Director Elia Suleiman
IT MUST BE HEAVEN B
Palestine France Qatar Germany Canada Turkey (97 mi) 2019 d: Elia Suleiman
“There will be a Palestine. Absolutely.” Then taking a second look at the cards, “Wait; hold on ...”
―Elia Suleiman receiving a tarot reading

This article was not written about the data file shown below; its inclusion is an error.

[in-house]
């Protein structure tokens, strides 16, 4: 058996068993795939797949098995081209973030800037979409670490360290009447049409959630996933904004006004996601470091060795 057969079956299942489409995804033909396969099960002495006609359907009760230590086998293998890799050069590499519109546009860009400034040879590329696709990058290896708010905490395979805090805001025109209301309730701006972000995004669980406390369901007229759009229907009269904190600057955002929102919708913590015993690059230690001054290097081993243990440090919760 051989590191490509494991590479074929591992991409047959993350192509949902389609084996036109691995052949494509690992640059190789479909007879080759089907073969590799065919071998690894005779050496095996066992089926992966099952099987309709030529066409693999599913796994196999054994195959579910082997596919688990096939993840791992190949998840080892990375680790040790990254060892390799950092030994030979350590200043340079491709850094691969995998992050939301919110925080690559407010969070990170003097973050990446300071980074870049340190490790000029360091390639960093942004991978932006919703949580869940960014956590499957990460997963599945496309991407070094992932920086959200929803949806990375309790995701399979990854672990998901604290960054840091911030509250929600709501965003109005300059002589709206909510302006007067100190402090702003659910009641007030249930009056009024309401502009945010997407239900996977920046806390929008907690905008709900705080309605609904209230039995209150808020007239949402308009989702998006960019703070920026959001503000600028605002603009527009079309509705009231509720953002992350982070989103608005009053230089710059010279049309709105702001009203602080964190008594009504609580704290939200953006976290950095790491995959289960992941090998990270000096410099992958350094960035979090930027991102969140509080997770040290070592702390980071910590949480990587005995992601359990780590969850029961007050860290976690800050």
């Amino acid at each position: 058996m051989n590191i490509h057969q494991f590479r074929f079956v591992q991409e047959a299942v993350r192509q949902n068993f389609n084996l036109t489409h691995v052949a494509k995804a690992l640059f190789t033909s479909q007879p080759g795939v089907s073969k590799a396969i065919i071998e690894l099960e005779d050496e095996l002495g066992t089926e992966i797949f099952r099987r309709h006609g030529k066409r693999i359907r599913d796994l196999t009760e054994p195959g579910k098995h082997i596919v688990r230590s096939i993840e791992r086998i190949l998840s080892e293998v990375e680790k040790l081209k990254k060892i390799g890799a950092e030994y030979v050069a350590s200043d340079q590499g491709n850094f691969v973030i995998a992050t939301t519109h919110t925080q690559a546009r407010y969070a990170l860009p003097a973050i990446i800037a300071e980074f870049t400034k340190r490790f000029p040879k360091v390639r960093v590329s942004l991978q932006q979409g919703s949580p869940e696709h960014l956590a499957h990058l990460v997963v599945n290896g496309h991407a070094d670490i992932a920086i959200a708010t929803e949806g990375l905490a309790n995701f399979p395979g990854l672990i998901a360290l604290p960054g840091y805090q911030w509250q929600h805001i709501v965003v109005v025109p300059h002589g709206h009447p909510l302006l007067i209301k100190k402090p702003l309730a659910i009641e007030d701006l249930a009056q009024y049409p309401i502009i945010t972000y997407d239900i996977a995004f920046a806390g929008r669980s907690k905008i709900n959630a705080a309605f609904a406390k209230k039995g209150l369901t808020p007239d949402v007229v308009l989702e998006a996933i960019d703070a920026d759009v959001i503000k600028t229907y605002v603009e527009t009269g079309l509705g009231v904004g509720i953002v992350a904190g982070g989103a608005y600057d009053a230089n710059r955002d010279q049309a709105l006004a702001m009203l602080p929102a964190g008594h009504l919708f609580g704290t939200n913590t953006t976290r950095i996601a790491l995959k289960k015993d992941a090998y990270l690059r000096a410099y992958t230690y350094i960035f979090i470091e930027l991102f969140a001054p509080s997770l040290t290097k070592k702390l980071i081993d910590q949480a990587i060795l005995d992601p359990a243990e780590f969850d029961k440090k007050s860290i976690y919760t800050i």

A celebration of all things Palestinian, as viewed through the Keatonesque deadpan humor of Elia Suleiman, who places himself front and center as an innocent bystander, always wearing his signature scarf and hat, writing a series of sight gags that take him from his comic interactions with neighbors to Paris and New York, always feeling out of place, not exactly welcomed wherever he goes, viewed as the odd man out, but the power of observation comprise the film’s central premise. Receiving a Special Mention award at Cannes, Suleiman provides the eyes and ears of the film, where his curiosity knows no bounds, remaining wordless throughout except when a cab driver asks where he’s from, responding “Nazareth.” “Is that really a country?” the cab driver asks. “I am Palestinian,” he finally reveals, which generates a howl of approval from the cab driver, immediately calling a friend claiming he’s got a Palestinian in his cab, just like Jesus of Nazareth. Not nearly as developed as his previous efforts, with DIVINE INTERVENTION (2002) being the stand-out, Suleiman works in ironic absurdity, stringing together variations upon a theme, not really telling a story, instead offering commentary on how he sees the world around him, using long takes and a static camera. The most recurring sequence involves Suleiman staring over his balcony, never knowing what to expect, initially catching his neighbor stealing lemons from his enormous lemon tree, while other times he’s either pruning or watering them, making sure that includes a new young tree that he’s recently planted, where these scenes mirror other sequences where he can be seen driving his car through dusty roadways before he can be found in an enormous orchard, where through the trees he can see a mysterious woman carrying empty water crates on her head, like an illusory mirage, never approaching her, always viewing her from a distance. In another he listens to an elderly neighbor tell humorous stories, later discovering that same neighbor out in the rain, as if lost, unable to recall where he really lives, perhaps suffering from signs of dementia, with Suleiman sharing his umbrella as he kindly walks him back to his own home.